Wednesday, April 13, 2011


“Lord, I am not worthy to receive you, but only say the word and I shall be healed.” I said these words thousands of times in my life. They were part of the mass when I was a child going to Catholic school and attending church services every Sunday for 20 years. And though I no longer go to church, the residue left behind by these words still clings.

For me, growing up Catholic meant having an over-developed conscience that would never shut up. This certainly didn’t mean I never did anything wrong. Instead, it meant I felt guilty no matter what I did. I was simply unable to cut myself any slack and therefore always felt inadequate and guilty.

During college, and immediately after while I was in the Peace Corps in Yemen, I drifted quickly away from the Church—from all faith, actually. Nowadays I am a confirmed atheist.

And yet still it clings—that infernal guilt.

I have been thinking a lot about compassion lately; what it is, where it comes from, how it makes itself known. The most obvious prod for pondering compassion was a conversation I had while driving to New York last weekend. I mentioned that I was having a hard time feeling much patience for a particular someone in my life. A friend in the car opined that patience is really another word for compassion and that before I could feel much compassion for anyone else I would need to feel more for myself.

Her words landed hard and have set me on a week-long contemplation of just what this would mean. I have been trying to get at the difference between pity, empathy, and compassion. Also, I have been trying to decide if I agree that you need compassion for yourself BEFORE you can really feel it for others. It makes sense in a “yeah-everyone-says-that-so-it-must-be-true” sort of way, but I want to know if it is really true. And, if so, why?

One of the things that drives me nuts about so many New Age, self-help, love-yourself programs is their focus on the individual. The upside of my Catholic upbringing is a strong sense of the need to be useful to the world. Many self-help gurus tend to stop with learning to love yourself. There is often far too much belly-button gazing and not enough focus on how that self you learn to love can and should be out in the world adding to the overall store of good.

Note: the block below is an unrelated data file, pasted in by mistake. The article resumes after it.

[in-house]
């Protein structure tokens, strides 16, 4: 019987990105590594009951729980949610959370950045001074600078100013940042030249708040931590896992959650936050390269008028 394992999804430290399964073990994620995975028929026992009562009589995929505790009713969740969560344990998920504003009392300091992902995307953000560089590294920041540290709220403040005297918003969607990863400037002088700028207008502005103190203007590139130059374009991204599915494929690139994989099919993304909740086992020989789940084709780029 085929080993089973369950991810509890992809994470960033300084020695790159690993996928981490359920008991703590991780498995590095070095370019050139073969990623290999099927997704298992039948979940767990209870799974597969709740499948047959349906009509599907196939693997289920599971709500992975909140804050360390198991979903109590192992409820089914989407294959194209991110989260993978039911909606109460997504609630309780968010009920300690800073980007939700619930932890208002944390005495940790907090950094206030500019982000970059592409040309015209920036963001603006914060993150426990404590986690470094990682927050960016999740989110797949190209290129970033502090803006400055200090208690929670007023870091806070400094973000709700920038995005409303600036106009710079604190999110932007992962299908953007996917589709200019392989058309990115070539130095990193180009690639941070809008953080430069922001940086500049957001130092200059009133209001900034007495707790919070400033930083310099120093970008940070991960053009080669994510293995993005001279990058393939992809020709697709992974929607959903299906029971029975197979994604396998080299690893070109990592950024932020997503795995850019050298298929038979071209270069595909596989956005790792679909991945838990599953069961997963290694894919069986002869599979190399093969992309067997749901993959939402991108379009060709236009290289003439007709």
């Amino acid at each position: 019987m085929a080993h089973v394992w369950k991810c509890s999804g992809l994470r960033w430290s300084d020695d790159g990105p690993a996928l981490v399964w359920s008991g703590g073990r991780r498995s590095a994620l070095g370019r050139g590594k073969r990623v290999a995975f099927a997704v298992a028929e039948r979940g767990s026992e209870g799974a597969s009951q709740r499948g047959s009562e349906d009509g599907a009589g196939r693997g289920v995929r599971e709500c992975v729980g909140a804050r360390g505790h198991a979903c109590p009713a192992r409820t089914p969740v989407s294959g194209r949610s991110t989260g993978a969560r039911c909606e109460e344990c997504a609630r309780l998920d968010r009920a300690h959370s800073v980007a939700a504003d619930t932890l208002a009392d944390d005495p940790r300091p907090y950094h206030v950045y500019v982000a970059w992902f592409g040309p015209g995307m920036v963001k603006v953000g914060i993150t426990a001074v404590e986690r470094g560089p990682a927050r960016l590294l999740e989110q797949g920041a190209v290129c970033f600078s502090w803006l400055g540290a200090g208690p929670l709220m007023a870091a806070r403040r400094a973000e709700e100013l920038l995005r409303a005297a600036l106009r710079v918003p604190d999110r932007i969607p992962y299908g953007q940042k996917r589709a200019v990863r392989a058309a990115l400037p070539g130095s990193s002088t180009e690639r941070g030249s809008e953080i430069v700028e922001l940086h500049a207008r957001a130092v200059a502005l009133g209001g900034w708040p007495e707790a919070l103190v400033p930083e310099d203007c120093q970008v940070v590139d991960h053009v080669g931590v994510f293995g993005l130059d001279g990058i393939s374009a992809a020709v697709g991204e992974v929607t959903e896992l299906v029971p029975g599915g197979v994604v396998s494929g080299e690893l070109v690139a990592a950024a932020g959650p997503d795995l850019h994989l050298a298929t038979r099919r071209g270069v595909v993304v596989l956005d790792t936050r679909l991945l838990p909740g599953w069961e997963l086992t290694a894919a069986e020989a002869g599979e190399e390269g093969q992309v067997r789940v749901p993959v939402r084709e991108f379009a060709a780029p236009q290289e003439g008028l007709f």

So I don't want compassion for myself to be a codeword for allowing and excusing any behavior I choose. It has to be more, and different. I still don’t know the answers to any of my questions about compassion, but I am getting a strong sense that whatever I come to might reject the “I am not worthy” line that started this piece and replace it with something very much like this from Ralph Waldo Emerson:

“Finish each day and be done with it. You have done what you could. Some blunders and absurdities no doubt crept in; forget them as soon as you can. Tomorrow is a new day; begin it well and serenely and with too high a spirit to be encumbered with your old nonsense.”


  1. Sigh. Sigh. sigh. I have been sighing alot lately! man o man I totally get this. What can I say. I love that I know just what it means to be set off into a weeklong contemplation by one thing that someone says!

    Some work teaches compassion, I think. I worked with homeless people when I was 19. I'm not bragging I'm just saying. It was a pure product of experience that I have more compassion for people who experience homelessness. At the same time, I was also going through a horrible self-crisis and I think being able to have SOMETHING to focus on outside of the self allows us to create perspective. That gives patience, pity and empathy its boundaries. Which is necessary too.

    Love you heaps. I was raised Catholic too. So I get that too.

  2. The hardest bit about having compassion for myself is that I know my motives! And evidently my spirit hasn't yet reached the threshold of my nonsense :)